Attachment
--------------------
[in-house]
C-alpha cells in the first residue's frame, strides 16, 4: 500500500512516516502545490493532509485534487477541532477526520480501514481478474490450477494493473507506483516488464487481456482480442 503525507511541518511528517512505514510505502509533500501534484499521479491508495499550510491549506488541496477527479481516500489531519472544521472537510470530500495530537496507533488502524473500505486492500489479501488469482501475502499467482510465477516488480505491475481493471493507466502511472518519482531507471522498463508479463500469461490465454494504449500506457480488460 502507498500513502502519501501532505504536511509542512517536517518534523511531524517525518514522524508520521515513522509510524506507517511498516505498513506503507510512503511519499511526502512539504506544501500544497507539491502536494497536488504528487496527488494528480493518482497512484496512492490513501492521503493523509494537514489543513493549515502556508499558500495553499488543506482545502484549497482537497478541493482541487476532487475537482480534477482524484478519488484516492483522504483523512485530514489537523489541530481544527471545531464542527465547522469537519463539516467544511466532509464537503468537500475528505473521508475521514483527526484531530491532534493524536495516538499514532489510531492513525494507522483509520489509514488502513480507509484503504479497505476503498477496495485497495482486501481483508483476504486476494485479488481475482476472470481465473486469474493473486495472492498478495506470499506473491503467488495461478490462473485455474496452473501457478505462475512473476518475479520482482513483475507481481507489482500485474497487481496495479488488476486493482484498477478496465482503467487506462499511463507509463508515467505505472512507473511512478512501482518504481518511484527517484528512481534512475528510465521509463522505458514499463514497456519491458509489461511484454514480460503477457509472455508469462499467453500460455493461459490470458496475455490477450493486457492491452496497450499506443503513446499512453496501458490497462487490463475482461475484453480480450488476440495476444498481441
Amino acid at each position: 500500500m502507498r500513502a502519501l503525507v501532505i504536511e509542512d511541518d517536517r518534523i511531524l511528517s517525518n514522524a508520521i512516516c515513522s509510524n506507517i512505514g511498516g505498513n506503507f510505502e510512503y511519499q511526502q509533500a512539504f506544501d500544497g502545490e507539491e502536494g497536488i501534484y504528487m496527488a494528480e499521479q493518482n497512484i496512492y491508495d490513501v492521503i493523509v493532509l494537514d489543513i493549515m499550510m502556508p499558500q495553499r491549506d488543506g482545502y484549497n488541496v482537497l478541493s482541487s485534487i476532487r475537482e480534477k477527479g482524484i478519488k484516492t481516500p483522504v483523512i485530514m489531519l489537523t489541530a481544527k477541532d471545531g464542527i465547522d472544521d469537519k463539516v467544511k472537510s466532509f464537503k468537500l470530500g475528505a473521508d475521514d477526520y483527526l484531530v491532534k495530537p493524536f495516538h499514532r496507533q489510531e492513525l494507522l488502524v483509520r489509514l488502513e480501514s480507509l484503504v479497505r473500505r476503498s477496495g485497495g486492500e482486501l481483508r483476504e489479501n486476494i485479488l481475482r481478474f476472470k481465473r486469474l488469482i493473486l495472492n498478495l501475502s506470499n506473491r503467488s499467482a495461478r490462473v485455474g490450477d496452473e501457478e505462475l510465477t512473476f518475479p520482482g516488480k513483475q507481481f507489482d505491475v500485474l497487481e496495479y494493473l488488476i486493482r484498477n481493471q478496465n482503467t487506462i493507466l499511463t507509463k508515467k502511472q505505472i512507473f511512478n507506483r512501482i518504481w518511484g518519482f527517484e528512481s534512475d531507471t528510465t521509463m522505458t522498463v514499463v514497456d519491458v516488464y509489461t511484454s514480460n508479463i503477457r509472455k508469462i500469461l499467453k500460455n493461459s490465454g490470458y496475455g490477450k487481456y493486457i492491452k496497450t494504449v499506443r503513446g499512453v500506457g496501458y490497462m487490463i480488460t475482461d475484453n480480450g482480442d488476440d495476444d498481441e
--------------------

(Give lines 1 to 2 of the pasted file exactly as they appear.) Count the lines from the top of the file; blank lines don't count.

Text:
[in-house]
C-alpha cells in the first residue's frame, strides 16, 4: 500500500512516516502545490493532509485534487477541532477526520480501514481478474490450477494493473507506483516488464487481456482480442 503525507511541518511528517512505514510505502509533500501534484499521479491508495499550510491549506488541496477527479481516500489531519472544521472537510470530500495530537496507533488502524473500505486492500489479501488469482501475502499467482510465477516488480505491475481493471493507466502511472518519482531507471522498463508479463500469461490465454494504449500506457480488460 502507498500513502502519501501532505504536511509542512517536517518534523511531524517525518514522524508520521515513522509510524506507517511498516505498513506503507510512503511519499511526502512539504506544501500544497507539491502536494497536488504528487496527488494528480493518482497512484496512492490513501492521503493523509494537514489543513493549515502556508499558500495553499488543506482545502484549497482537497478541493482541487476532487475537482480534477482524484478519488484516492483522504483523512485530514489537523489541530481544527471545531464542527465547522469537519463539516467544511466532509464537503468537500475528505473521508475521514483527526484531530491532534493524536495516538499514532489510531492513525494507522483509520489509514488502513480507509484503504479497505476503498477496495485497495482486501481483508483476504486476494485479488481475482476472470481465473486469474493473486495472492498478495506470499506473491503467488495461478490462473485455474496452473501457478505462475512473476518475479520482482513483475507481481507489482500485474497487481496495479488488476486493482484498477478496465482503467487506462499511463507509463508515467505505472512507473511512478512501482518504481518511484527517484528512481534512475528510465521509463522505458514499463514497456519491458509489461511484454514480460503477457509472455508469462499467453500460455493461459490470458496475455490477450493486457492491452496497450499506443503513446499512453496501458490497462487490463475482461475484453480480450488476440495476444498481441